A Palestinian university on Thursday unveiled a "home-made" ventilator as West Bank hospitals brace for a potential wave of coronavirus patients.
The device was released by Al-Quds University on the outskirts of Jerusalem a day after being certified for use in Palestinian hospitals.
Hani Abdeen, dean of the university's medicine faculty, said that earlier this year, the occupied Palestinian territories (including the West Bank, Gaza and East Jerusalem) had only had 180-200 ventilators.
With the West Bank alone home to some 2.7 million people, far more machines will likely be needed if a major COVID-19 outbreak takes hold.
But as global demand spikes amid the pandemic, importing large numbers would have been difficult and costly — so university engineers designed their own.
Some parts were near-impossible to obtain but the designers improvised, Abdeen said.
"Of course there was this problem 'where are you going to find the parts needed for this ventilator in order to produce it in large numbers?'" he said.
"But we were fortunate enough to find [them] in the Palestinian market."
The pump-action ventilator is less versatile that some of the larger ones on the market, but fast to make, at a fraction of the cost of advanced models.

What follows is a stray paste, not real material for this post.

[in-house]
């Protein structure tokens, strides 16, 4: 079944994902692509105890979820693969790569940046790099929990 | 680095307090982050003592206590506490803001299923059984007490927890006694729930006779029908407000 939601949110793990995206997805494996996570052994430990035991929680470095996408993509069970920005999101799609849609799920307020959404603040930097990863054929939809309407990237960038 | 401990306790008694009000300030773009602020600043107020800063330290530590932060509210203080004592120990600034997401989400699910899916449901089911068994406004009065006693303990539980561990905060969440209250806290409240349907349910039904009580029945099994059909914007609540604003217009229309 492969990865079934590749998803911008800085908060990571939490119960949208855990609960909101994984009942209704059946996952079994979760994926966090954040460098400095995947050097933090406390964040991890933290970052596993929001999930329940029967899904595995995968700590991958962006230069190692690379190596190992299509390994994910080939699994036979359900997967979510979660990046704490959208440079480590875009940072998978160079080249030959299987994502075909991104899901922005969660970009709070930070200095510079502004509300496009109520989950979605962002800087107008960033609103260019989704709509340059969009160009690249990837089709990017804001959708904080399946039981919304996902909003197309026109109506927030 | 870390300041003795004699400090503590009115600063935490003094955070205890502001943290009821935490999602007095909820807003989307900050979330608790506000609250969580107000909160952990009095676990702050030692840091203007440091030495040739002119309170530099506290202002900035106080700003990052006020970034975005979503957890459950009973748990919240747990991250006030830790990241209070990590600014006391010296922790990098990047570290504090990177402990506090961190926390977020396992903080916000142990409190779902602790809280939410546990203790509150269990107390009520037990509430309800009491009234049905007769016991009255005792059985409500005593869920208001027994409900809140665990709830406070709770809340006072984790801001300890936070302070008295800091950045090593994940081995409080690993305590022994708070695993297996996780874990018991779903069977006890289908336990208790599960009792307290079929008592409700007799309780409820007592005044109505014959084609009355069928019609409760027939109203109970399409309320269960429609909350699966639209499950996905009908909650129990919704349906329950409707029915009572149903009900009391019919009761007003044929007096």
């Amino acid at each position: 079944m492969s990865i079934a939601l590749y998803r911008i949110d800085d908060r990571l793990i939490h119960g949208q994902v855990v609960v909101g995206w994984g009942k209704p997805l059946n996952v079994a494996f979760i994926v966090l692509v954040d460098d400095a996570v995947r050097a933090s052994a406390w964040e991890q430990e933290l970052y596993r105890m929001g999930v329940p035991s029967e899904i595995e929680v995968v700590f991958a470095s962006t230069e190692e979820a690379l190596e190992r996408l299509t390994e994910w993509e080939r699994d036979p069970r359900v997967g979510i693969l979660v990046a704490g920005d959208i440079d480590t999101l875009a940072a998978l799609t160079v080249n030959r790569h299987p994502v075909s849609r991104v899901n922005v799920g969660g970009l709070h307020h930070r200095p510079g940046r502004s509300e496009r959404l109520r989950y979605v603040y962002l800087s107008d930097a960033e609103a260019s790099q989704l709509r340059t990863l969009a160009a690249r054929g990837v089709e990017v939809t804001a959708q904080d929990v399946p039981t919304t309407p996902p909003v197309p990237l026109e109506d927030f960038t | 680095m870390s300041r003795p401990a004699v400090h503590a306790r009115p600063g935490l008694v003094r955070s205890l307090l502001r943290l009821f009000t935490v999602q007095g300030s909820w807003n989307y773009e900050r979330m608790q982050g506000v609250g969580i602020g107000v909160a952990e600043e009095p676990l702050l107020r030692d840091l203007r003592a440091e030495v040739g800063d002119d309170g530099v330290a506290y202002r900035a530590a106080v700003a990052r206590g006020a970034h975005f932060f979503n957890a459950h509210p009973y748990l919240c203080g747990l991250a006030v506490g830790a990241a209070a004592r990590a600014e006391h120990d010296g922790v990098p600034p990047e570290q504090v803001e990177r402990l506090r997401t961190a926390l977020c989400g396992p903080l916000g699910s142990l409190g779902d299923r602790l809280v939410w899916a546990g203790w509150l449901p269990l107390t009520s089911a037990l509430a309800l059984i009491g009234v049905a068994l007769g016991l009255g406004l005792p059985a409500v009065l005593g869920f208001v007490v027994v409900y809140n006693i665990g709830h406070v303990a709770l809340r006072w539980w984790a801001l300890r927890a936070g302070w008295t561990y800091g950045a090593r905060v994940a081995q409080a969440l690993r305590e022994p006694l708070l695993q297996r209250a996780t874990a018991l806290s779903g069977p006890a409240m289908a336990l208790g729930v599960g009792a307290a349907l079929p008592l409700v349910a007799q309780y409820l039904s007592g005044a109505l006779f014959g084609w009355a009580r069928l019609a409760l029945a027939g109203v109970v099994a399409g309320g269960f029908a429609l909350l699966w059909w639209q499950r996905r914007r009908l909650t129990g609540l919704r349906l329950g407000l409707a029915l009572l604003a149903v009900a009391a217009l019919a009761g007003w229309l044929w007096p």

The engineers aim to produce 500 of the ventilators for local hospitals in the coming days.
So far the need is relatively limited — there have been only around 350 confirmed cases of the disease in the West Bank and Gaza, with two deaths.
Strict lockdown measures have been imposed by the Palestinian government.
Neighboring Israel has had a much larger outbreak, with more than 14,000 cases.
Imad Abu Kishek, president of the university, said the engineers were already starting to discuss ways to export the ventilators.
"We are now in a hurry to produce for our hospitals in Palestine, and later on we [will try] to produce more machines for the whole world," he said.
Abdeen said the difficult political situation for Palestinians, with Israel occupying the West Bank and controlling all its borders, had helped spur innovation.
"This proves the perennial fact that under duress you excel," he said.
"We have to rely on the knowledge, the expertise and the innovative ability of Palestinian intellectuals, scientists and medics in order to help our community."